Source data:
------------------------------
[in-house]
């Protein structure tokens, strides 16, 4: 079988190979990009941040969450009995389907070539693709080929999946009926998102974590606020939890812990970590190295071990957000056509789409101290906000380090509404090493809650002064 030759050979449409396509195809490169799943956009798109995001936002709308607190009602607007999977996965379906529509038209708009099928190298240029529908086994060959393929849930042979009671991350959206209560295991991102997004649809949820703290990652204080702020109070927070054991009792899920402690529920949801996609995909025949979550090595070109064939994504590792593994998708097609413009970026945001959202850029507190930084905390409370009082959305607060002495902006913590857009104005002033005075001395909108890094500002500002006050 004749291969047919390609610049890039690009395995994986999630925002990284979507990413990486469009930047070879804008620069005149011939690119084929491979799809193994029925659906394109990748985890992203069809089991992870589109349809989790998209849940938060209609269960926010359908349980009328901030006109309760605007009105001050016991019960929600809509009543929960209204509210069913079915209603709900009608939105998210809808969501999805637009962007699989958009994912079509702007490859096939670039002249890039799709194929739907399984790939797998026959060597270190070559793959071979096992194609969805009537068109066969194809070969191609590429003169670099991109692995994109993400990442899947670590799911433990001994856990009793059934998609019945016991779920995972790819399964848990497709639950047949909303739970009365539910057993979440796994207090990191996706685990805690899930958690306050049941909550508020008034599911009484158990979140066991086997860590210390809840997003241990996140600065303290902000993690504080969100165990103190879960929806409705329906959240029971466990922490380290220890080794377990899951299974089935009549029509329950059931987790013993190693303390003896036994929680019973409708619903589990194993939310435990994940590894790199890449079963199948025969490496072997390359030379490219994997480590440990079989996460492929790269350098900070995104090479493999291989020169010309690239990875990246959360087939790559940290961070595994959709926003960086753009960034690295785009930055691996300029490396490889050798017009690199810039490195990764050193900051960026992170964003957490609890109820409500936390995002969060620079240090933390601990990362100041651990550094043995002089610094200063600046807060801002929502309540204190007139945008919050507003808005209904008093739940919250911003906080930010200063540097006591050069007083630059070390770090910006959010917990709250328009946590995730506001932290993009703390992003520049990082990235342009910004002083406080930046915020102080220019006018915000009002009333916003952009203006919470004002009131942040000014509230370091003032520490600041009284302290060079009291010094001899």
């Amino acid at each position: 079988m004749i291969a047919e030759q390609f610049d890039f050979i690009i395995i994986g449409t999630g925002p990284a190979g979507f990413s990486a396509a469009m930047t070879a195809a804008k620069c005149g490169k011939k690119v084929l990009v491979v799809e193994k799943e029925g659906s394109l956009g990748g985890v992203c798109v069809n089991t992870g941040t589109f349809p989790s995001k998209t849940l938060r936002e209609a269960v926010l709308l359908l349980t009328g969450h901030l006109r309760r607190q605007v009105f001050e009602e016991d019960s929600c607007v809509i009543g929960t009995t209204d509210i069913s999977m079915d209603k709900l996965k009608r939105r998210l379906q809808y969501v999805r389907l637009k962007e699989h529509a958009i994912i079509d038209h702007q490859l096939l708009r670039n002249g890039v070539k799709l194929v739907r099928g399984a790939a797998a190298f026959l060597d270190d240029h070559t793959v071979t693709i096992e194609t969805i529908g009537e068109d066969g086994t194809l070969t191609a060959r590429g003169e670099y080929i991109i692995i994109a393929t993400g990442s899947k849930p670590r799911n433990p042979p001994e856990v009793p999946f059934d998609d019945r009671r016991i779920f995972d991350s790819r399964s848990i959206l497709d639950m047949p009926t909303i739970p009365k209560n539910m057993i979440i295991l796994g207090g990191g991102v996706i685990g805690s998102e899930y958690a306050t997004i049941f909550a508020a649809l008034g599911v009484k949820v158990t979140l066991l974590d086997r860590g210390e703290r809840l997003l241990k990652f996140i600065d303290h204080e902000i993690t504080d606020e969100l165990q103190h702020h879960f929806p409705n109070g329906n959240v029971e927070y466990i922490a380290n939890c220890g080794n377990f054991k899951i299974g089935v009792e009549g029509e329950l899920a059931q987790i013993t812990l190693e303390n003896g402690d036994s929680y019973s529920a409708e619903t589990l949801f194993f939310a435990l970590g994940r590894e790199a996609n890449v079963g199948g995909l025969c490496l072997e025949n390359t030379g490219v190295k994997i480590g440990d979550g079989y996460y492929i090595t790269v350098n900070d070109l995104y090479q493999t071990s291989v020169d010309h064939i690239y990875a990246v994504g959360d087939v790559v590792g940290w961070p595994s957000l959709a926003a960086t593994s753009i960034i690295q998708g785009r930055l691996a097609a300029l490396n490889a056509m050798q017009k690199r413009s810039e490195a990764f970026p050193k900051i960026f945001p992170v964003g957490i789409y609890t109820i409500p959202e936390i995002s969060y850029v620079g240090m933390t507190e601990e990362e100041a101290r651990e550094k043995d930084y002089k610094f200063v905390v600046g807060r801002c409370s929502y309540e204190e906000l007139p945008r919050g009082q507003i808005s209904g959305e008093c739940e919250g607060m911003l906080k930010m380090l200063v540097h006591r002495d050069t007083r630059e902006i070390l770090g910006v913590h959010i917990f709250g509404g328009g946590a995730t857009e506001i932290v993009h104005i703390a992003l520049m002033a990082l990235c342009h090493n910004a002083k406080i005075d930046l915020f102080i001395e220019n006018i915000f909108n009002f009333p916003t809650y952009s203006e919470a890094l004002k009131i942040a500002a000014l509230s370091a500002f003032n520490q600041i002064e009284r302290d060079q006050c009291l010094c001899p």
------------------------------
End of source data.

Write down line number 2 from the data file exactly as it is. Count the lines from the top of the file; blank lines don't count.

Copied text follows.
């Protein structure tokens, strides 16, 4: 079988190979990009941040969450009995389907070539693709080929999946009926998102974590606020939890812990970590190295071990957000056509789409101290906000380090509404090493809650002064 030759050979449409396509195809490169799943956009798109995001936002709308607190009602607007999977996965379906529509038209708009099928190298240029529908086994060959393929849930042979009671991350959206209560295991991102997004649809949820703290990652204080702020109070927070054991009792899920402690529920949801996609995909025949979550090595070109064939994504590792593994998708097609413009970026945001959202850029507190930084905390409370009082959305607060002495902006913590857009104005002033005075001395909108890094500002500002006050 004749291969047919390609610049890039690009395995994986999630925002990284979507990413990486469009930047070879804008620069005149011939690119084929491979799809193994029925659906394109990748985890992203069809089991992870589109349809989790998209849940938060209609269960926010359908349980009328901030006109309760605007009105001050016991019960929600809509009543929960209204509210069913079915209603709900009608939105998210809808969501999805637009962007699989958009994912079509702007490859096939670039002249890039799709194929739907399984790939797998026959060597270190070559793959071979096992194609969805009537068109066969194809070969191609590429003169670099991109692995994109993400990442899947670590799911433990001994856990009793059934998609019945016991779920995972790819399964848990497709639950047949909303739970009365539910057993979440796994207090990191996706685990805690899930958690306050049941909550508020008034599911009484158990979140066991086997860590210390809840997003241990996140600065303290902000993690504080969100165990103190879960929806409705329906959240029971466990922490380290220890080794377990899951299974089935009549029509329950059931987790013993190693303390003896036994929680019973409708619903589990194993939310435990994940590894790199890449079963199948025969490496072997390359030379490219994997480590440990079989996460492929790269350098900070995104090479493999291989020169010309690239990875990246959360087939790559940290961070595994959709926003960086753009960034690295785009930055691996300029490396490889050798017009690199810039490195990764050193900051960026992170964003957490609890109820409500936390995002969060620079240090933390601990990362100041651990550094043995002089610094200063600046807060801002929502309540204190007139945008919050507003808005209904008093739940919250911003906080930010200063540097006591050069007083630059070390770090910006959010917990709250328009946590995730506001932290993009703390992003520049990082990235342009910004002083406080930046915020102080220019006018915000009002009333916003952009203006919470004002009131942040000014509230370091003032520490600041009284302290060079009291010094001899």